and the rest of you over eagerly SOB´s wanting your kids to ride are pathetic.. let your kids be !
if they want to .,. they will join-ask-do... but this obsession to want your kid to bike (like you) is pathtic.. you are all not better than those imbeciles who press a belief on their kids ! or anything else for that matter..
watch a child talent show.. and take that as advice how not to treat your child !
teach them the simple rules in life for one.. do homework, dont do drugs.. dont be(come) an a*shole.. have some interest for the world around you... and you're done.. Salute

your kids will do fine and maybe even better without your indoctrination !
  • 11 17
flag WAKIdesigns (May 16, 2013 at 1:04) (Below Threshold)
 Bullitproof - that minimizes your chance of becoming a good rider. What is the DH rig good to me when I ride like a woose on it? Better paid job - worse skills, watching bike movies with awe - if I could only ride like thaaaaat... add a early mortgage to it and you are a virtual slave of the system for the best days in the life of your body, probably the best days of your life in general, because if you slave your soul to death, you will just sour out thinking could have should have (I'm already there). You have no idea how often I think of getting a more idiot-proof job to be able to concentrate more on family and riding.

jaycubzz talks shit, but we have no authority to say that he is 100% wrong and tell him to do this and that. It all depends, and no one can ever know: as the Zen Master says: We'll see. I hate education, a necessary evil - it has nothing to do with the meaning of life, it trains you to become just another ant in the hive - not to thrive in it, but to survive in it. Then recently all over the world, the last useful character training piece is gone: the discipiline is no longer politically correct in schools.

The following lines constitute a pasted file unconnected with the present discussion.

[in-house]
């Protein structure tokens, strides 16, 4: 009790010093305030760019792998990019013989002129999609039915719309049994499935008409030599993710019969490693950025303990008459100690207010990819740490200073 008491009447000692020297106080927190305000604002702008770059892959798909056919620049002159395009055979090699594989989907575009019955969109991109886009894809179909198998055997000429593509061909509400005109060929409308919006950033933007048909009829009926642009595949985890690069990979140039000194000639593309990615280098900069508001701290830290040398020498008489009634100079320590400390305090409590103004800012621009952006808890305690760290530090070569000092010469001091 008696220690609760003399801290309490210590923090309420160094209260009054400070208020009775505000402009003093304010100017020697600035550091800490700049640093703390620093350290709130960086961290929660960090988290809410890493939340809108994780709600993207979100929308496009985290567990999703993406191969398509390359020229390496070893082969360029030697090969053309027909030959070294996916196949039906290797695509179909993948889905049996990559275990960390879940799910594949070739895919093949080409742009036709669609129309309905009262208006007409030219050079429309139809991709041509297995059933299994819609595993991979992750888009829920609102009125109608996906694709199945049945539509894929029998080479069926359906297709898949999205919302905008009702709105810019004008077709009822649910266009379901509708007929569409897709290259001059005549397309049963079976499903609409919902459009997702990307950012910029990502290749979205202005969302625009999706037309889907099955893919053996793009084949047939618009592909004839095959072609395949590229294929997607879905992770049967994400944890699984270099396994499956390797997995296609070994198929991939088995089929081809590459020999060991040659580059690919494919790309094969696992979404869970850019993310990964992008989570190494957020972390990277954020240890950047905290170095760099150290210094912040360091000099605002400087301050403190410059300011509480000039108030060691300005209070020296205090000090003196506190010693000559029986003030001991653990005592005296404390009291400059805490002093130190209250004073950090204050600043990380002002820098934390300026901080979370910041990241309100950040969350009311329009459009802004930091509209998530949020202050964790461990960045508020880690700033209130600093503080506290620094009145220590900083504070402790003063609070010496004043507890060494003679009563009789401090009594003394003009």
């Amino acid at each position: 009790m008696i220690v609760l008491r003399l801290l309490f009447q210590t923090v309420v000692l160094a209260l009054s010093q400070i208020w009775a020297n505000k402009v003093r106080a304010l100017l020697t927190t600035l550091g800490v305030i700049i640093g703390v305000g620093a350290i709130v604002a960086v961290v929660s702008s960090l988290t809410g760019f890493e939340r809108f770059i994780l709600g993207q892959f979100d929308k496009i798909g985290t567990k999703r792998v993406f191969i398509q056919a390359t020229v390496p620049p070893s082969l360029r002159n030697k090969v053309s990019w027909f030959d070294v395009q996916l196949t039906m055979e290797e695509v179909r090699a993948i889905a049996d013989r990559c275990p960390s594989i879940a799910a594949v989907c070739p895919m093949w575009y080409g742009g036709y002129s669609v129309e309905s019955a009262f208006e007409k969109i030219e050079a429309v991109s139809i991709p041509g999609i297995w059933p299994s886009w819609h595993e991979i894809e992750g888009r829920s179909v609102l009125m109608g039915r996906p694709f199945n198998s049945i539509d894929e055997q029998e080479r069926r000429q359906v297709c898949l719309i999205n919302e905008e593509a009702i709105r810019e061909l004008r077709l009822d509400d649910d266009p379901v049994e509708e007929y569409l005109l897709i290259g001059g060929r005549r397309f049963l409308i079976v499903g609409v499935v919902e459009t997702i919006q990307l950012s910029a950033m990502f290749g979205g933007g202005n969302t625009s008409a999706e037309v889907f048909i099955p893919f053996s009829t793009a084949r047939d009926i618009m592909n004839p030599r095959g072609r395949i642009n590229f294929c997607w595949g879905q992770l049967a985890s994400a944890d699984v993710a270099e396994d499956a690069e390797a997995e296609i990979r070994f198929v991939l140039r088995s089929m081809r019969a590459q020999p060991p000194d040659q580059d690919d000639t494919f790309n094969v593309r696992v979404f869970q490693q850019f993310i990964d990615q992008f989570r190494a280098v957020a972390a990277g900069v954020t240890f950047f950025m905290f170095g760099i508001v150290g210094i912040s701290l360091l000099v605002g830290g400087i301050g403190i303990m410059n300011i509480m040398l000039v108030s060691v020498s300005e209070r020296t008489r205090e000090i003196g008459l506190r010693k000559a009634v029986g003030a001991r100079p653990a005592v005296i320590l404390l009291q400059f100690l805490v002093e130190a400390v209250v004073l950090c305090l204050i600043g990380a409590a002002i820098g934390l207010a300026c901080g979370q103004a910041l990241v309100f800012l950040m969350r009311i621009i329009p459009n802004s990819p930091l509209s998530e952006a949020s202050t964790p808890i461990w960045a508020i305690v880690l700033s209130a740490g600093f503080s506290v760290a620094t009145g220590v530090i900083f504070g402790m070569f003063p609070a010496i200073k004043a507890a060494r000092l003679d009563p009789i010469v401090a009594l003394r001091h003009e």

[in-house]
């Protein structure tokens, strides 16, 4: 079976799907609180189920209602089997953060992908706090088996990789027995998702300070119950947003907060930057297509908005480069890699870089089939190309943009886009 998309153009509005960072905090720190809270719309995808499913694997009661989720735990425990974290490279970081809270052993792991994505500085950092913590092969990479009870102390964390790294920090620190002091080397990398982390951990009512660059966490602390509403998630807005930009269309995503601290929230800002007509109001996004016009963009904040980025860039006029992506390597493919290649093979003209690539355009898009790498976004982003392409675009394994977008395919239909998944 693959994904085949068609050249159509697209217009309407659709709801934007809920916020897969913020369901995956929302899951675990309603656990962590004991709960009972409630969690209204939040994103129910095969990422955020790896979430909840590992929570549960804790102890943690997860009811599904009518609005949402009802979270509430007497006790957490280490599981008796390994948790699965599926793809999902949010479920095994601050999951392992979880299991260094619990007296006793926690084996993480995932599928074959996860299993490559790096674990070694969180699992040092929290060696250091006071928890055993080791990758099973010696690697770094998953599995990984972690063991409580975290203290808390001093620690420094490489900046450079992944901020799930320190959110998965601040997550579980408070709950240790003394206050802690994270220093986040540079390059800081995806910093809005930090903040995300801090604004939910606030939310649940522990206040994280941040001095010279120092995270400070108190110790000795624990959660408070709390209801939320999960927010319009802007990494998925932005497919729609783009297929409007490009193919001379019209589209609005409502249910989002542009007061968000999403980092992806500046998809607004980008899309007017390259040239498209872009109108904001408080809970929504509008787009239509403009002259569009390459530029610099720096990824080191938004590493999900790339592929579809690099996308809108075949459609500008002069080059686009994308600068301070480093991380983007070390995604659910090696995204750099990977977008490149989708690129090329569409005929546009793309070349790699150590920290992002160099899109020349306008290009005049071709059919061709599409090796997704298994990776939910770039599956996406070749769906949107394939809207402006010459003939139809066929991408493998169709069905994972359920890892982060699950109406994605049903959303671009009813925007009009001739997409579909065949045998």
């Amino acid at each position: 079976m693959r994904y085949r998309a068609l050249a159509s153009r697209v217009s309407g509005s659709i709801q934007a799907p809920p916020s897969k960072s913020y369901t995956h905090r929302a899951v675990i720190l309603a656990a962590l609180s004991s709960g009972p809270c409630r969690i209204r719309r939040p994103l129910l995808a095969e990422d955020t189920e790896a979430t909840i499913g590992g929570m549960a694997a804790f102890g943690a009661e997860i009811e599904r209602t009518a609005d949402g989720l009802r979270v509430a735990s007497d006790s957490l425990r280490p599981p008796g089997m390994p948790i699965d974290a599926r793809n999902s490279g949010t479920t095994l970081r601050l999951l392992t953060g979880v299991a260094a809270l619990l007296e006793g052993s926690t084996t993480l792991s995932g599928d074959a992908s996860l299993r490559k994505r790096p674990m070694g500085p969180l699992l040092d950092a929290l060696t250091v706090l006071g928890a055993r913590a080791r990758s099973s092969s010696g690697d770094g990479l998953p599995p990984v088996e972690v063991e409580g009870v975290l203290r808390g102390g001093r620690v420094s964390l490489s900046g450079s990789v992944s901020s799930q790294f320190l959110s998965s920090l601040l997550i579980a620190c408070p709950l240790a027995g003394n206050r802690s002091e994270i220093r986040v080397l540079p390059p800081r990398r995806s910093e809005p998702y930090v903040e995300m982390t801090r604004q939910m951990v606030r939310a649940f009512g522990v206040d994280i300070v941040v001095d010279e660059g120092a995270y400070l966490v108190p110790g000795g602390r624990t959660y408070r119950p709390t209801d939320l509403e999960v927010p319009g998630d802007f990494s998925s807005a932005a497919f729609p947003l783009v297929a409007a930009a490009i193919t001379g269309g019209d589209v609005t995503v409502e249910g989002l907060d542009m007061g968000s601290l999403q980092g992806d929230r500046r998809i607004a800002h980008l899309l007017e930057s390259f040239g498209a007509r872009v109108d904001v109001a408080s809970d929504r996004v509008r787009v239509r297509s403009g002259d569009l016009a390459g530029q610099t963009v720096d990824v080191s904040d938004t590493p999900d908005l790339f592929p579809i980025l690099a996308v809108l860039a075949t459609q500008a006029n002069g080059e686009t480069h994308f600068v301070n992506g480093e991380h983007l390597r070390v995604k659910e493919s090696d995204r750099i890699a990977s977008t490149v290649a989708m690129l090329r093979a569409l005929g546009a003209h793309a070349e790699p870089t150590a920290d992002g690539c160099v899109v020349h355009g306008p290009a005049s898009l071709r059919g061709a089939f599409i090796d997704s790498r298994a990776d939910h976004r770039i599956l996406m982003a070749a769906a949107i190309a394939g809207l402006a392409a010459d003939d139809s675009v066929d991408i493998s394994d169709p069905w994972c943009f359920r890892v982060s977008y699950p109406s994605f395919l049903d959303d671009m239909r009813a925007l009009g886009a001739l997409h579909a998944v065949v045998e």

• 8 1
 Waki
You are sooooo wrong. I got an early mortgage became a "slave" soon enough to got rid of it already. Im 37 ride 3-4 times a week, mainly dh and enduro, surf a couple of days a week and have two kids. And had the rides od my life when I was teen and still gettin better!!
  • 8 6
 Oh sorry I forgot to add that I was born in the bad part of Europe so I might be biased... and you might overlook the fact that your kids might not be living in mortgage heaven in 10 years time. You might want to move to UK, Scandinavia, Germany or France - But let's watch how the Greek situation unfolds, it's going to be the example for all of us, a mild one. I'd also bike the same as you if I had your weather. I wouldn't even need a mortgage by now if I had property prices of your country, especially your ratio of salary/property price. Factor all factorsssss...
  • 13 0
 I worked my ass of in college and now have a job that pays well and I can do in my sleep. This has allowed me to be the kid in my 20s that I wanted to be in my teens. Except now I've got all the cool stuff I couldn't have back then. Trust me. Stay in school. Because I did my homework I now never have to grow up.
  • 5 9
flag WAKIdesigns (May 16, 2013 at 4:03) (Below Threshold)
 Not all jobs after college pay well and give you enough sleep. Very few actualy: like being an engineer of most kinds. Come to work get the project, analyze it, put through the software that looks like a beach boys´ worst nightmare, draw your sht on it, tell them to change this and that according to your sht, get it back changed, put stamp a on it, send to next guy like you that will molest the designer with more fanaberies, and off to home in a Volvo, feeling satisfied that you took big part in an important project. Then on top of that you told one guy to fk off and the other to do something exactly as you told him to and he had no other choice but to listen.
  • 5 0
 I am a "slave" to the "system". I have 3 kids and a mortgage at 27 years old. Right now I have no time to ride. Back when I had time I didn't have money or even a bike. I am now riding less than ever since I, until recently, was in school and now am remodeling a house so we can move into it in a month. It seems like I have given up all my free time! For now.